Tiger Woods is in the news these days for all the wrong reasons. In case you have been in a cave for the past week, Woods has allegedly had an affair with at least one woman which ultimately led to a domestic disturbance between himself and his wife, Elin. Mixed into this sordid drama is a car crash, a bunch of superficial injuries to Woods and his wife smashing out two of the windows in his car with a golf club.
Some people argue that this is a personal matter between Woods and his wife, and probably his alleged mistress(es). Others contend that Woods is a highly public figure and those who live in the spotlight can't turn the high beams off when things aren't so rosy. Both of the sides of this debate have some good points and it is hard to really decide who is right. But, that is not what I am writing about.
Just like professional cycling, golf exists because of sponsorships. There are big corporate sponsorships like AT&T, Buick and Nike and also lesser sponsors such as the golf companies. Regardless of the size of the sponsorship, the survival of the sport depends on the sponsors.
It is a bit of an oversimplification, but these sponsors give their dollars because of the image of the event or the athlete they are sponsoring. The sponsors want to project a certain image and the event or athlete they choose help them do that.
We saw in the infamous Michael Phelps 'bong' photo that if an athlete's image changes or is tarnished, a sponsor may decide to pull their sponsorship dollars. What remains to be seen in the Tiger Woods situation is if any of his current sponsors feel that his image is no longer a desirable commodity.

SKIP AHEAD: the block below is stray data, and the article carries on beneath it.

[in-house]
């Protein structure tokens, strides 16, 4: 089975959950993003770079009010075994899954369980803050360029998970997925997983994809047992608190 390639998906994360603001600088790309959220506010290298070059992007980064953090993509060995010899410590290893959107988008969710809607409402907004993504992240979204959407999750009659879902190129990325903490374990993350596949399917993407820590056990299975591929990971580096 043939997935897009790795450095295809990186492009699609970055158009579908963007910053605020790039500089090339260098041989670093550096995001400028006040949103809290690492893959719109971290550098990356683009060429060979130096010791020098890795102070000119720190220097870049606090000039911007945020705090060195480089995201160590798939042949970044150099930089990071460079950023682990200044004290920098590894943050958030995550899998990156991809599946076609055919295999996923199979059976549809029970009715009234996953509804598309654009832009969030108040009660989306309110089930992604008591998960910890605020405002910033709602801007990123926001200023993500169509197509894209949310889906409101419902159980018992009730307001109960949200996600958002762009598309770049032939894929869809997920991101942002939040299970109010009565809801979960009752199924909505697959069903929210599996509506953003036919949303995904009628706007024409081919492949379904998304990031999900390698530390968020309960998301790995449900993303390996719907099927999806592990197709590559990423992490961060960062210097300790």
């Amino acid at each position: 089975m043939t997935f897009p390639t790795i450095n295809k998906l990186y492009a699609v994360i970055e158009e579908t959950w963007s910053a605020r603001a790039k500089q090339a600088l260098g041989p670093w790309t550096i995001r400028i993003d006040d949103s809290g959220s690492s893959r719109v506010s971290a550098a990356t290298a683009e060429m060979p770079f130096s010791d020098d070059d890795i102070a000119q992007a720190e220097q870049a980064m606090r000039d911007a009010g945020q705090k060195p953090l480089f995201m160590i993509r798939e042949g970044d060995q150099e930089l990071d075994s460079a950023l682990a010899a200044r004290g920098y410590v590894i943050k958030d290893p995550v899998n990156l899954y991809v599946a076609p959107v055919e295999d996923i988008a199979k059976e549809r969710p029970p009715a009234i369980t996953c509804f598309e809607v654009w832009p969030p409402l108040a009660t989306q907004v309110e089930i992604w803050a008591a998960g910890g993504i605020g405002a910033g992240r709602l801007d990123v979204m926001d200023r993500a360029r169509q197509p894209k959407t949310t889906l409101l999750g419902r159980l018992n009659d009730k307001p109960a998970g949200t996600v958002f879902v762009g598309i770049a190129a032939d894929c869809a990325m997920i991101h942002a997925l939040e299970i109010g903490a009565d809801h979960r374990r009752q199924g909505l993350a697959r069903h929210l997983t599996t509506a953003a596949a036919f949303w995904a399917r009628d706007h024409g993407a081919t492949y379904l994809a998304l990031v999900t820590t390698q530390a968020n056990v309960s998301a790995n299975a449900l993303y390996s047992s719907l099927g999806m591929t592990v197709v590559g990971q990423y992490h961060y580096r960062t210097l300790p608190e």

So, you can debate whether the general public should be concerned with what is going on in Tiger Woods' world, but his sponsors have every right to pull their money if they feel that Woods no longer fits the image they want to project.
First it was Jan Ullrich getting popped for ecstasy. Then Gilberto Simoni was nailed for cocaine. Next, Tom Boonen tests positive for cocaine, as well. Now uber-swimming phenomenon, Michael Phelps, is taking bong hits. Of course, who could forget Ross Regabliati, the Canadian snowboarder who lost his gold medal he won in the 1998 Nagano Olympic Games after testing positive for marijuana.
Jan, Gilberto and Tom paid a pretty heavy price for their recreational drug use. Jan was suspended for six months, Gilberto was booted from a Giro he could have won and Boonen lost his ride at the Tour where he was a heavy favorite to take his second consecutive green(sprinter's) jersey. Their suspensions definitely affected their careers. I could be argued, that in the counter-culture, non-conformist world of snowboarding, Ross's dalliance may have been more of a positive for his aspirations. After all he did get his medal back. Maybe.
But, what is going to happen to Michael Phelps? He will probably lose a few endorsements, but will swimming's governing body feel a need to take action?
Yes, there are rules governing the use of recreational drugs in most sports, but is this a good thing? It can easily be argued that since most, if not all, recreational drug use is illegal there should be some sort of penalty. The penalty can take several forms. A national anti-doping agency can impose a suspension or ban. A jurisdictional body can hand down a fine or prison sentence.